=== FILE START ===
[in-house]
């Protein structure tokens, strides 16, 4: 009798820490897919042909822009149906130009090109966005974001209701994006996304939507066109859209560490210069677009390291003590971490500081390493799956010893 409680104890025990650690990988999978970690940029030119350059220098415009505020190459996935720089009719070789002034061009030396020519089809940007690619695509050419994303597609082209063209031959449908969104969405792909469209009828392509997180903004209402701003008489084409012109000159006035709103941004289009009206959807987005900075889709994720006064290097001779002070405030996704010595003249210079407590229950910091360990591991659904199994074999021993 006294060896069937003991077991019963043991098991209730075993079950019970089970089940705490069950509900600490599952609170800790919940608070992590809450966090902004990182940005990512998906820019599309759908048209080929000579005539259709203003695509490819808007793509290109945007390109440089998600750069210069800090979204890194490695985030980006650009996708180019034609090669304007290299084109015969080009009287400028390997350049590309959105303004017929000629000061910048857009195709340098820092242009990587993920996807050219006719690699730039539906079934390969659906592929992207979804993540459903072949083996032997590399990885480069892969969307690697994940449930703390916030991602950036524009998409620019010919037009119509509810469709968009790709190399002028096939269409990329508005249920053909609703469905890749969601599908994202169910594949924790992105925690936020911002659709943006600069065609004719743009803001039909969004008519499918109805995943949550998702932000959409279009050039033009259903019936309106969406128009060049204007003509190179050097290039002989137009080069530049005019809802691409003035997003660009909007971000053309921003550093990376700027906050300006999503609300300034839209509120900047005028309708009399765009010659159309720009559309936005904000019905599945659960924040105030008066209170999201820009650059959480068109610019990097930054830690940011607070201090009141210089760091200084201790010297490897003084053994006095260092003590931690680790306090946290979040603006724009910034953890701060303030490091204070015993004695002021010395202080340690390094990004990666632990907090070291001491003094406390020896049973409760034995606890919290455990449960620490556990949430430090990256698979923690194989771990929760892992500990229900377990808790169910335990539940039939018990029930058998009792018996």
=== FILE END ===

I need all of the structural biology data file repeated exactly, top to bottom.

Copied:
[in-house]
């Protein structure tokens, strides 16, 4: 009798820490897919042909822009149906130009090109966005974001209701994006996304939507066109859209560490210069677009390291003590971490500081390493799956010893 409680104890025990650690990988999978970690940029030119350059220098415009505020190459996935720089009719070789002034061009030396020519089809940007690619695509050419994303597609082209063209031959449908969104969405792909469209009828392509997180903004209402701003008489084409012109000159006035709103941004289009009206959807987005900075889709994720006064290097001779002070405030996704010595003249210079407590229950910091360990591991659904199994074999021993 006294060896069937003991077991019963043991098991209730075993079950019970089970089940705490069950509900600490599952609170800790919940608070992590809450966090902004990182940005990512998906820019599309759908048209080929000579005539259709203003695509490819808007793509290109945007390109440089998600750069210069800090979204890194490695985030980006650009996708180019034609090669304007290299084109015969080009009287400028390997350049590309959105303004017929000629000061910048857009195709340098820092242009990587993920996807050219006719690699730039539906079934390969659906592929992207979804993540459903072949083996032997590399990885480069892969969307690697994940449930703390916030991602950036524009998409620019010919037009119509509810469709968009790709190399002028096939269409990329508005249920053909609703469905890749969601599908994202169910594949924790992105925690936020911002659709943006600069065609004719743009803001039909969004008519499918109805995943949550998702932000959409279009050039033009259903019936309106969406128009060049204007003509190179050097290039002989137009080069530049005019809802691409003035997003660009909007971000053309921003550093990376700027906050300006999503609300300034839209509120900047005028309708009399765009010659159309720009559309936005904000019905599945659960924040105030008066209170999201820009650059959480068109610019990097930054830690940011607070201090009141210089760091200084201790010297490897003084053994006095260092003590931690680790306090946290979040603006724009910034953890701060303030490091204070015993004695002021010395202080340690390094990004990666632990907090070291001491003094406390020896049973409760034995606890919290455990449960620490556990949430430090990256698979923690194989771990929760892992500990229900377990808790169910335990539940039939018990029930058998009792018996």